I found that a pub nearby had rock bands playing every Sunday night and so I hung out there every week. Strangely enough a number of people played there who are very well known now but back then were just making their way. Mick Jagger. Status Quo under their brand new name. But back then they were just guys in the pub. A year or so later I moved to Cornwall with my parents and met the same guys all over again in the Headlands Club at Bude. They used to book London bands and as it happened we had a number of people who are now world famous. How about that? Of course I lapped it up and not being very interested in guitars I decided I wanted to be a drummer.

Eventually I got my hands on a drum kit, a little beat up old thing that had belonged to one of the bands I knew and over the years I had a lot of fun (and a lot of complaints) learning to play it. Finally I got the hang of it after many trials and tribulations, mainly by copying other drummers I have seen. Never had a drum lesson in me life. I got together with some other guys and we formed a band, we would practice in the back room of a pub. Sometimes other musicians would turn up and join in, on occasions we had a regular concert going in there. I played a lot of blues, I remember and I am still a big blues fan.

After a couple of years playing in pubs I regretfully left the band, like many amateur musicians I found there were just not enough hours in the day to be a worker, a dad, a husband and a drummer on top. A lot of players have to make this choice. A fair number of marriages have broken up over it. I still play the drums regularly and since I retired there have been many more opportunities to practice and improve, so I have been working on that over the years. I must say it has been a bit of a struggle because I had no idea what I was supposed to sound like.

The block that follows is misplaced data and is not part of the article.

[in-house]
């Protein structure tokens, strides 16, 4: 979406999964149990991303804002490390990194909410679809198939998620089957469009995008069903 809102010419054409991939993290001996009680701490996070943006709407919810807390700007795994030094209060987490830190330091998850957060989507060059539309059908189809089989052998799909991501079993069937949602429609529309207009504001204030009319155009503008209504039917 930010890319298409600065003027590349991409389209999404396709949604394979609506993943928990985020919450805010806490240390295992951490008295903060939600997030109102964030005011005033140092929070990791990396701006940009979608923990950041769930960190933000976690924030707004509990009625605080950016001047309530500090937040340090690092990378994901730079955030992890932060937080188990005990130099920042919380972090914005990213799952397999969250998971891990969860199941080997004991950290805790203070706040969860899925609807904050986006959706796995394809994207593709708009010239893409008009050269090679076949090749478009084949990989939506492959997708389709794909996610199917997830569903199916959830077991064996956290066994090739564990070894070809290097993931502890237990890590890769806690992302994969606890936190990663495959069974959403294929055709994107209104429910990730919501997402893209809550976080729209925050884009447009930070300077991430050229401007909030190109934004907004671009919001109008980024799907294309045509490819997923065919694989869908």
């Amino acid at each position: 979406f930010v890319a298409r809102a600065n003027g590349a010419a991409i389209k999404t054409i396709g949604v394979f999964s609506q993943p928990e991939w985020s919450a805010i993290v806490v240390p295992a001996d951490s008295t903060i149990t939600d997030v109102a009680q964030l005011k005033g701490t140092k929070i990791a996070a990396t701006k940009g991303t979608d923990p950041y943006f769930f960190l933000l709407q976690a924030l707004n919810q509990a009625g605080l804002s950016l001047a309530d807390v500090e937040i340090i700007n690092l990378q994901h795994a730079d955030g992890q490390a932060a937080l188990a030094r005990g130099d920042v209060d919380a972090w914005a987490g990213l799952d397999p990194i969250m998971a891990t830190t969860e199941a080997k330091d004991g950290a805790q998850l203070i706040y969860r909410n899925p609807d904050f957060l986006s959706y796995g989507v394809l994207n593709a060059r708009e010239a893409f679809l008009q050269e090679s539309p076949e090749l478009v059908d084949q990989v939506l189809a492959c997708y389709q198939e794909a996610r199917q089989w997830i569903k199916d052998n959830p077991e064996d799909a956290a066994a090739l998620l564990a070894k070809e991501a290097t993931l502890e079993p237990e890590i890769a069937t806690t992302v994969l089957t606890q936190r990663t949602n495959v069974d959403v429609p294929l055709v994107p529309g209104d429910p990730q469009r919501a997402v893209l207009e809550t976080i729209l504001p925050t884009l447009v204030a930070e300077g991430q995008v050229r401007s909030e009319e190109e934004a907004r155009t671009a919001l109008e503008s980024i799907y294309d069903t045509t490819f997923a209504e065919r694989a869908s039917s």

A few years ago one of my insurance policies matured and I decided to indulge myself. I bought a proper professional drum kit on Ebay. This is a Yamaha Maple Custom Absolute. It cost an arm and a leg and since then I have added bits until it has threatened to take over the whole room so I had to stop. I do have my eye on an extra bass drum though. I try to play for an hour a day but it doesn’t often work out like that. As I am not currently in a band I am just drifting along, keeping my hand in.

Things have got easier post CI. I can hear the kit better and I am able to use the direct connection lead to hook into an electronic metronome. This is a really handy gadget and I couldn’t use a metronome before, because I could not hear it, but now I can and it has improved my playing a lot. Also I can hear the drums better and I am able to produce a more even sound. It’s a challenge to get it right. Currently I am working on playing in the style of various well known drummers, they all have distinctive beats and by playing bits of other people styles I will eventually arrive at one of my own.

One of the best things ever has been You Tube. There is every bit of music ever played on there, it’s a quite amazing repository of music and I use it almost every day. As a record player, as a learning tool or just for fun. My playing has definitely improved, it doesn’t do any harm when the world’s best drummers go online to teach their skills! But above all as drummer Chad Smith says… the object is to HAVE FUN! To quote Bill and Ted in their Excellent Adventure : Woah dude! That’s awesome!


One thought on “Reflections upon the background of a deaf drummer by Andrew Arthur

  1. You are right about Beethoven being deaf. Yet he was still able to compose music. Just keep drumming and I’ll keep fluting away.